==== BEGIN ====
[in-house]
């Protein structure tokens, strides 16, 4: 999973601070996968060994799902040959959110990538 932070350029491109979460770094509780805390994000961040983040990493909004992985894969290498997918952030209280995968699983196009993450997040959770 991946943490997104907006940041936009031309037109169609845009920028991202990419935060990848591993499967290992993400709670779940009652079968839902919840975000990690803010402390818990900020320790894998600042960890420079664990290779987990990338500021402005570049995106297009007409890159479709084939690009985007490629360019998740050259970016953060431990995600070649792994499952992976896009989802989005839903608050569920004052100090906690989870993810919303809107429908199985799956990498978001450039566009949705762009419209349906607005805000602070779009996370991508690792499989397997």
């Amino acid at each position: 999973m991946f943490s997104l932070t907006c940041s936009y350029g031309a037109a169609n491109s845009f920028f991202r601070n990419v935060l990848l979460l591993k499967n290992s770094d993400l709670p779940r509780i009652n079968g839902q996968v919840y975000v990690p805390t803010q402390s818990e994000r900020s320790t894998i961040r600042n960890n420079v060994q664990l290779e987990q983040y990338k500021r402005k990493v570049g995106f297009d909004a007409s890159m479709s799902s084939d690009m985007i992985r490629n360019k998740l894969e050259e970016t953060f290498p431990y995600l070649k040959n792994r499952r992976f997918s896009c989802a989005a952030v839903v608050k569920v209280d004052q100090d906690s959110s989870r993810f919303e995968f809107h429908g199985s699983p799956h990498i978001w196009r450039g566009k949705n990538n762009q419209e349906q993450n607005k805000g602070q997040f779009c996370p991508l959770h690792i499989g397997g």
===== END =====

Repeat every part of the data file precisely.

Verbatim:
[in-house]
């Protein structure tokens, strides 16, 4: 999973601070996968060994799902040959959110990538 932070350029491109979460770094509780805390994000961040983040990493909004992985894969290498997918952030209280995968699983196009993450997040959770 991946943490997104907006940041936009031309037109169609845009920028991202990419935060990848591993499967290992993400709670779940009652079968839902919840975000990690803010402390818990900020320790894998600042960890420079664990290779987990990338500021402005570049995106297009007409890159479709084939690009985007490629360019998740050259970016953060431990995600070649792994499952992976896009989802989005839903608050569920004052100090906690989870993810919303809107429908199985799956990498978001450039566009949705762009419209349906607005805000602070779009996370991508690792499989397997």
């Amino acid at each position: 999973m991946f943490s997104l932070t907006c940041s936009y350029g031309a037109a169609n491109s845009f920028f991202r601070n990419v935060l990848l979460l591993k499967n290992s770094d993400l709670p779940r509780i009652n079968g839902q996968v919840y975000v990690p805390t803010q402390s818990e994000r900020s320790t894998i961040r600042n960890n420079v060994q664990l290779e987990q983040y990338k500021r402005k990493v570049g995106f297009d909004a007409s890159m479709s799902s084939d690009m985007i992985r490629n360019k998740l894969e050259e970016t953060f290498p431990y995600l070649k040959n792994r499952r992976f997918s896009c989802a989005a952030v839903v608050k569920v209280d004052q100090d906690s959110s989870r993810f919303e995968f809107h429908g199985s699983p799956h990498i978001w196009r450039g566009k949705n990538n762009q419209e349906q993450n607005k805000g602070q997040f779009c996370p991508l959770h690792i499989g397997g």